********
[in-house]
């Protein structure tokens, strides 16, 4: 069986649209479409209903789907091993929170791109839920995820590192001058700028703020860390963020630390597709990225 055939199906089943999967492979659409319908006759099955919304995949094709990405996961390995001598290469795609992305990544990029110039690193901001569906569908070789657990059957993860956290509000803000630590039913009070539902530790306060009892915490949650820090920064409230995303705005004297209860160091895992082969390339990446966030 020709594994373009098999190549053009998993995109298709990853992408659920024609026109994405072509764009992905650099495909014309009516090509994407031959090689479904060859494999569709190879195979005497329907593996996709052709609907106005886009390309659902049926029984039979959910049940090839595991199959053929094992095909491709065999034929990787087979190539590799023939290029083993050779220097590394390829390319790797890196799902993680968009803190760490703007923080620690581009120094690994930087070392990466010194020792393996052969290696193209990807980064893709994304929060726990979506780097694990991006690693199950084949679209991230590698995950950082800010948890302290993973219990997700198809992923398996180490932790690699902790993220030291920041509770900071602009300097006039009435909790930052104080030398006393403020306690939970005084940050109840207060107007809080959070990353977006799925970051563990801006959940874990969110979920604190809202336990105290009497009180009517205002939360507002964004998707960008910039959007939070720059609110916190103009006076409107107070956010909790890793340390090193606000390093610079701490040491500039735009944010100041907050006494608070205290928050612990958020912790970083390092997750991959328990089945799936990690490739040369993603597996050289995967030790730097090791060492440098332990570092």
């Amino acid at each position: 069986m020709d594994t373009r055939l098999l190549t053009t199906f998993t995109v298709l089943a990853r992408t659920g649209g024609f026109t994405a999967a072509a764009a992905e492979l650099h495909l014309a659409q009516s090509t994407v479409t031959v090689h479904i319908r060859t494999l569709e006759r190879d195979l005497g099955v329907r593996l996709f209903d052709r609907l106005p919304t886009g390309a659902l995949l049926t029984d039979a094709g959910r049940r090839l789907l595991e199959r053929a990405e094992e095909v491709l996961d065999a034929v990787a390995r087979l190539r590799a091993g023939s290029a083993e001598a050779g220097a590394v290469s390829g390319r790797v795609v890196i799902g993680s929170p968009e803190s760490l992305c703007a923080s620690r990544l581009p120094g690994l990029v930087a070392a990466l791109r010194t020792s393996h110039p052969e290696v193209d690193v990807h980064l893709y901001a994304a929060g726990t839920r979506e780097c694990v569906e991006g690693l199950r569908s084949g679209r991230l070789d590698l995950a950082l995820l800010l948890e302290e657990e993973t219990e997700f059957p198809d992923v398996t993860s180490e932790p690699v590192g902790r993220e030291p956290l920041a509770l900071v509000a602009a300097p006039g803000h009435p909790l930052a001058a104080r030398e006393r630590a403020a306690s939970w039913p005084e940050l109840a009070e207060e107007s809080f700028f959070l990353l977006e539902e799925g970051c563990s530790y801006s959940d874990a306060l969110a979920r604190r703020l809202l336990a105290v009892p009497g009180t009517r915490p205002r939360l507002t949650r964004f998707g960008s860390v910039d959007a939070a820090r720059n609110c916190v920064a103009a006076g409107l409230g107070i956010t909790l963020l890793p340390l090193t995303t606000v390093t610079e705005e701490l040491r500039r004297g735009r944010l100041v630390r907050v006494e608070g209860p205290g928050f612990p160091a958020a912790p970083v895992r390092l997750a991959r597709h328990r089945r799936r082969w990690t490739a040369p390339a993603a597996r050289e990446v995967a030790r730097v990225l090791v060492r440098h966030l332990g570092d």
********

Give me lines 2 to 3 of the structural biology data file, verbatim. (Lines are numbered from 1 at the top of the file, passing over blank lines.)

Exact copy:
């Protein structure tokens, strides 16, 4: 069986649209479409209903789907091993929170791109839920995820590192001058700028703020860390963020630390597709990225 055939199906089943999967492979659409319908006759099955919304995949094709990405996961390995001598290469795609992305990544990029110039690193901001569906569908070789657990059957993860956290509000803000630590039913009070539902530790306060009892915490949650820090920064409230995303705005004297209860160091895992082969390339990446966030 020709594994373009098999190549053009998993995109298709990853992408659920024609026109994405072509764009992905650099495909014309009516090509994407031959090689479904060859494999569709190879195979005497329907593996996709052709609907106005886009390309659902049926029984039979959910049940090839595991199959053929094992095909491709065999034929990787087979190539590799023939290029083993050779220097590394390829390319790797890196799902993680968009803190760490703007923080620690581009120094690994930087070392990466010194020792393996052969290696193209990807980064893709994304929060726990979506780097694990991006690693199950084949679209991230590698995950950082800010948890302290993973219990997700198809992923398996180490932790690699902790993220030291920041509770900071602009300097006039009435909790930052104080030398006393403020306690939970005084940050109840207060107007809080959070990353977006799925970051563990801006959940874990969110979920604190809202336990105290009497009180009517205002939360507002964004998707960008910039959007939070720059609110916190103009006076409107107070956010909790890793340390090193606000390093610079701490040491500039735009944010100041907050006494608070205290928050612990958020912790970083390092997750991959328990089945799936990690490739040369993603597996050289995967030790730097090791060492440098332990570092």
């Amino acid at each position: 069986m020709d594994t373009r055939l098999l190549t053009t199906f998993t995109v298709l089943a990853r992408t659920g649209g024609f026109t994405a999967a072509a764009a992905e492979l650099h495909l014309a659409q009516s090509t994407v479409t031959v090689h479904i319908r060859t494999l569709e006759r190879d195979l005497g099955v329907r593996l996709f209903d052709r609907l106005p919304t886009g390309a659902l995949l049926t029984d039979a094709g959910r049940r090839l789907l595991e199959r053929a990405e094992e095909v491709l996961d065999a034929v990787a390995r087979l190539r590799a091993g023939s290029a083993e001598a050779g220097a590394v290469s390829g390319r790797v795609v890196i799902g993680s929170p968009e803190s760490l992305c703007a923080s620690r990544l581009p120094g690994l990029v930087a070392a990466l791109r010194t020792s393996h110039p052969e290696v193209d690193v990807h980064l893709y901001a994304a929060g726990t839920r979506e780097c694990v569906e991006g690693l199950r569908s084949g679209r991230l070789d590698l995950a950082l995820l800010l948890e302290e657990e993973t219990e997700f059957p198809d992923v398996t993860s180490e932790p690699v590192g902790r993220e030291p956290l920041a509770l900071v509000a602009a300097p006039g803000h009435p909790l930052a001058a104080r030398e006393r630590a403020a306690s939970w039913p005084e940050l109840a009070e207060e107007s809080f700028f959070l990353l977006e539902e799925g970051c563990s530790y801006s959940d874990a306060l969110a979920r604190r703020l809202l336990a105290v009892p009497g009180t009517r915490p205002r939360l507002t949650r964004f998707g960008s860390v910039d959007a939070a820090r720059n609110c916190v920064a103009a006076g409107l409230g107070i956010t909790l963020l890793p340390l090193t995303t606000v390093t610079e705005e701490l040491r500039r004297g735009r944010l100041v630390r907050v006494e608070g209860p205290g928050f612990p160091a958020a912790p970083v895992r390092l997750a991959r597709h328990r089945r799936r082969w990690t490739a040369p390339a993603a597996r050289e990446v995967a030790r730097v990225l090791v060492r440098h966030l332990g570092d």